UN Voluntary Fund for Victims of Torture - Decision Making
The UN Voluntary Fund for Victims of Torture is subject to UN Rules and Regulations, and is managed by the United Nations Secretary-General through the OHCHR, with the advice of a Board of Trustees composed of five independent experts. The Board meets twice a year to determine priorities and review its policies and practices (February session) and adopt recommendations on grants (October session).
Grants are awarded on a yearly basis, and are renewable. A call for proposals is issued every year in January, with a deadline of 1 March. Applications may be submitted in English, French, and Spanish, ensuring access for small and medium organizations located in various regions.
Between April and October, the Secretariat of the Fund analyses applications submitted as well as narrative, financial and audit reports on the use of the previous grants, and organizes pre-screening visits to new applicants as well as regular monitoring visits to grantees.
The recommendations on grants adopted by the Board in October are then to be endorsed by the Secretary-General. As a rule, grants are disbursed in January, for the 12 months ahead.
The Board of Trustees
The Board of Trustees has met annually since 1983 to consider project applications, approve the extension of grants, set guidelines for applicants including admissibility criteria and consider policy issues in relation to the Fund and the rehabilitation of victims of torture.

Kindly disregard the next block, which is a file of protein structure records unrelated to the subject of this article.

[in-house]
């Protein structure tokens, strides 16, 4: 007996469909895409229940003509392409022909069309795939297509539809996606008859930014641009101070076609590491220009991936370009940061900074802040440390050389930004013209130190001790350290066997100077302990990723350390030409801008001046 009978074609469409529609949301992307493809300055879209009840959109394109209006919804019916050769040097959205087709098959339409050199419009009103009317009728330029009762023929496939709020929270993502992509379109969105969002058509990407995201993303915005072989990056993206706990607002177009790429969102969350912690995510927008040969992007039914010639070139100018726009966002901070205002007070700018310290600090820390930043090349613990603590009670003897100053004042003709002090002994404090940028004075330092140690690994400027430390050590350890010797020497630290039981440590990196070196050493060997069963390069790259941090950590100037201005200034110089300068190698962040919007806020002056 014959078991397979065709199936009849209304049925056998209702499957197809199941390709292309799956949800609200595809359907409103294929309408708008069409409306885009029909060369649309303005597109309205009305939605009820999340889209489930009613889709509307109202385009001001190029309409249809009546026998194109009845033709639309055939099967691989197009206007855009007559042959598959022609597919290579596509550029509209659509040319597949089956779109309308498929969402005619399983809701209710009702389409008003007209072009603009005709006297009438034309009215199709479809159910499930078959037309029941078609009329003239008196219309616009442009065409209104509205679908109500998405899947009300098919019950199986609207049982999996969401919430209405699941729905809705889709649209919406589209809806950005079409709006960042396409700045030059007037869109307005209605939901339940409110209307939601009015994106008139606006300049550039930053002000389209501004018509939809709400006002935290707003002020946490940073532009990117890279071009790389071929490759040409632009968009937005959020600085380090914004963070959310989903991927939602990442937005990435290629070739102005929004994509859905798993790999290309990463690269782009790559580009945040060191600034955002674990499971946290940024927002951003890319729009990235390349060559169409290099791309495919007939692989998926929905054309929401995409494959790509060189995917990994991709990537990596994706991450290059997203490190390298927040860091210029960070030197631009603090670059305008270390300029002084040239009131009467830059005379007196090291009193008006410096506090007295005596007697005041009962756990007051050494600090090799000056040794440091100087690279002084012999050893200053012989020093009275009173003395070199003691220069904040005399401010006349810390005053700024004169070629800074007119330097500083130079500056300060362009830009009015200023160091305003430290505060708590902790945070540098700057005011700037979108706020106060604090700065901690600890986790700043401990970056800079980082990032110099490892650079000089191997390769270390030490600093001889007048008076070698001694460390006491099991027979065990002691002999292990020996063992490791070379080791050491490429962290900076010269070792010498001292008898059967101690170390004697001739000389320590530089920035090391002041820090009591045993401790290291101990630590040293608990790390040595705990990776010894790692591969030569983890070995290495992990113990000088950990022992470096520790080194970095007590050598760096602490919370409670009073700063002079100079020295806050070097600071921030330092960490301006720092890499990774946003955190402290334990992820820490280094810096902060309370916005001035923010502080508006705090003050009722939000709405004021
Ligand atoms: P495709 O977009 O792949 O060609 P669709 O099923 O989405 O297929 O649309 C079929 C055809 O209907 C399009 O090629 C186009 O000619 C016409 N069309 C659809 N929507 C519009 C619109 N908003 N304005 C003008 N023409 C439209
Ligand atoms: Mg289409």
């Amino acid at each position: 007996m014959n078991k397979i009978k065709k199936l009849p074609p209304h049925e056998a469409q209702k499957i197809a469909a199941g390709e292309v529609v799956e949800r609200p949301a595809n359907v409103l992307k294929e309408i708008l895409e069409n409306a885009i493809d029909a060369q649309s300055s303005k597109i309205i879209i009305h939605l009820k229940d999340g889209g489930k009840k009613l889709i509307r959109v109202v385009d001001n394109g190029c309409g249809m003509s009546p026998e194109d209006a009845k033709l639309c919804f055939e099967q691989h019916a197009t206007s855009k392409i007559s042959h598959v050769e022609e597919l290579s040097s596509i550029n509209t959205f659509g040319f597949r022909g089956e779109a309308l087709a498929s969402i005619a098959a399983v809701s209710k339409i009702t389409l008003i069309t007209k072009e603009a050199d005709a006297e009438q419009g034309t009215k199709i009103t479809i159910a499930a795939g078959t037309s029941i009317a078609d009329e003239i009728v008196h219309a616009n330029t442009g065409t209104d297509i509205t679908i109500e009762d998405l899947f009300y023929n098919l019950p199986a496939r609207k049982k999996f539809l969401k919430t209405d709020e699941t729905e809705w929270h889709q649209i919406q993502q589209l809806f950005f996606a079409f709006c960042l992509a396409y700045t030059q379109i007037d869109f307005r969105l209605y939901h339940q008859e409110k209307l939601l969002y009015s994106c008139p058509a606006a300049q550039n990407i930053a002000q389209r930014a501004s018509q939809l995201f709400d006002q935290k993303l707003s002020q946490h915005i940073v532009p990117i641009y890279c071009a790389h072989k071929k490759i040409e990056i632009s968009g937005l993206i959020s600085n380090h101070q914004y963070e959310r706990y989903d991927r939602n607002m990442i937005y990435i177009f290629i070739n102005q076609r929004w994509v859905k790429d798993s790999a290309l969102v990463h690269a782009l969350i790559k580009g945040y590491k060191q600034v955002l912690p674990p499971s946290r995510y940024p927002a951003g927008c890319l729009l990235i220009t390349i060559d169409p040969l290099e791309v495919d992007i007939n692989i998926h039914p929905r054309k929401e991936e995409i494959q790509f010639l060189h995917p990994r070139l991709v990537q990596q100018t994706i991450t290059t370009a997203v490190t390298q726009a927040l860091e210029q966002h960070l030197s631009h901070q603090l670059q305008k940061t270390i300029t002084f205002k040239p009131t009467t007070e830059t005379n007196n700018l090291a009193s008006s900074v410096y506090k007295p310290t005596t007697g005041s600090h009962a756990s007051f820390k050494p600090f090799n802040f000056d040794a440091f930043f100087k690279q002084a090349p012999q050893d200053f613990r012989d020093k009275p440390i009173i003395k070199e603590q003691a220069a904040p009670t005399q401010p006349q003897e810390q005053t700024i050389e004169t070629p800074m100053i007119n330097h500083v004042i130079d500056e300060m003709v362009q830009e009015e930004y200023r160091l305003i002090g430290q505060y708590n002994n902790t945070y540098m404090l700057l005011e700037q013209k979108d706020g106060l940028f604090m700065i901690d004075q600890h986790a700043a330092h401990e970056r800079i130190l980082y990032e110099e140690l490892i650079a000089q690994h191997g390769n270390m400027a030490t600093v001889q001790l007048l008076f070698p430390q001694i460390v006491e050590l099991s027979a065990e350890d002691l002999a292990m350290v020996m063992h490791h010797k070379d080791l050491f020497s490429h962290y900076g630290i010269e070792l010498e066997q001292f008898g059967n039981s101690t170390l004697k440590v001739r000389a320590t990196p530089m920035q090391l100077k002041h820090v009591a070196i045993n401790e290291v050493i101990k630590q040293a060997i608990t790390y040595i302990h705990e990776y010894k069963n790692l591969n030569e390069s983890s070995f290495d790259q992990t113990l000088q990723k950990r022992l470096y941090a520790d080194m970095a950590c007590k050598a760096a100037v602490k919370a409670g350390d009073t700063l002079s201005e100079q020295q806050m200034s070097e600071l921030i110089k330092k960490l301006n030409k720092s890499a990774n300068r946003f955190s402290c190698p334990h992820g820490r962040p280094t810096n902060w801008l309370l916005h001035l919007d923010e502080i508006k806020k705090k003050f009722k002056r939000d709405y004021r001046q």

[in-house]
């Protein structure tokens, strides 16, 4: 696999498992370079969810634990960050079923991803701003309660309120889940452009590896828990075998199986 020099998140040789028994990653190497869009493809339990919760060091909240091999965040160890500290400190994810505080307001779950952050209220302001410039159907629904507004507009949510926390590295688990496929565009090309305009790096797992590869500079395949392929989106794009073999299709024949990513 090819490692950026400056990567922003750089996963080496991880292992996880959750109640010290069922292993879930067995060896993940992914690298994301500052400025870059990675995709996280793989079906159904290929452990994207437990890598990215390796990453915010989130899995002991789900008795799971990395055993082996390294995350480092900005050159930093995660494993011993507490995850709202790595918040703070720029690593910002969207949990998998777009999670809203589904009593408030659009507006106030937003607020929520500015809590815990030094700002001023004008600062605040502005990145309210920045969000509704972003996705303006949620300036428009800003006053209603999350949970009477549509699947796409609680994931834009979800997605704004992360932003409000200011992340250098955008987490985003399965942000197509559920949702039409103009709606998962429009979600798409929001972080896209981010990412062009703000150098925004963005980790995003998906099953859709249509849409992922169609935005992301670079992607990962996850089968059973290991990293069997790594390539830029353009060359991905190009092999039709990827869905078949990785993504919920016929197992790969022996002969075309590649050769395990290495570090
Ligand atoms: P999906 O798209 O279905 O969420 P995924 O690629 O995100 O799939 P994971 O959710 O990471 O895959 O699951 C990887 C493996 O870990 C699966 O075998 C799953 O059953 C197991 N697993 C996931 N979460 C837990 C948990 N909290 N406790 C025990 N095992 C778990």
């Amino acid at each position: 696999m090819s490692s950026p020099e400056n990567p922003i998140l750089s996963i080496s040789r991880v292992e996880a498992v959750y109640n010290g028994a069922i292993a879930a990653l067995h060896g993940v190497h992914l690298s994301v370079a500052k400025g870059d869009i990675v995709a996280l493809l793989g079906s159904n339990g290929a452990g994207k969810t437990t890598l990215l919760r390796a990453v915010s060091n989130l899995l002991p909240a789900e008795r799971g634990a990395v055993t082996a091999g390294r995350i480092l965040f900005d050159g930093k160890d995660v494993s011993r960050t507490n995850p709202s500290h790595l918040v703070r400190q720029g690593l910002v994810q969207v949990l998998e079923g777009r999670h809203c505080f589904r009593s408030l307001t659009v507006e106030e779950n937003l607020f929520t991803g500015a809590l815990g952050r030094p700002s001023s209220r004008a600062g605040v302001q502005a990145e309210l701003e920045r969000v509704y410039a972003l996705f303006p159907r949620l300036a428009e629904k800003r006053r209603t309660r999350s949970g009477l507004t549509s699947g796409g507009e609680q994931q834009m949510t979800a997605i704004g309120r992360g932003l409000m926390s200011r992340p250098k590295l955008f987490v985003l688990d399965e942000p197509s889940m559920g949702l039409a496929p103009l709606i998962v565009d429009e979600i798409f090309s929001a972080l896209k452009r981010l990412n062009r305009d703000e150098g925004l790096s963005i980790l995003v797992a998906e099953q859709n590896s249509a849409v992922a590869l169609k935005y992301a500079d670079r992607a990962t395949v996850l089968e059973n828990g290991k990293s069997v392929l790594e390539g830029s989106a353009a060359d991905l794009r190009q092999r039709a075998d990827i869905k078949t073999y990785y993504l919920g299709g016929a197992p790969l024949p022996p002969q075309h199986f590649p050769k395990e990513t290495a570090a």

During its meetings, the Board holds consultations with donors. The Board also meets with project leaders of funded organisations in order to better understand the complexities that are faced by organizations providing services to victims of torture. Board members participate in visits to projects in the field.
In accordance with resolution 36/151, the Board of Trustees is comprised of a Chairperson and four members representing each of the five geographical regions, Africa, Asia, Eastern Europe, Latin America and the Caribbean, and Western European and Other States Group. Board members are appointed by the Secretary-General from amongst experts with wide experience in the field of human rights, in particular torture and its effects on individuals, families and communities, as well as knowledge of fundraising and project management. Appointments are for a period of three years, renewable once.
The composition of the current Board is as follows:
Mr. Lawrence Murugu Mute (Kenya) is a lecturer at the School of Law of the University of Nairobi, with expertise in equality law, disability rights law and human rights law. He served as the Vice Chairperson of the African Commission on Human and Peoples’ Rights, and Special Rapporteur on Freedom of Expression and Access to Information in Africa, member of the Committee on the Prevention of Torture, and member of the Working Group on Older Persons and People with Disabilities. He has worked with the Kenya National Commission on Human Rights and the Centre for Law and Research International (CLARION).
Mr. Murugu Mute has been a member of the Fund’s Board since 2017.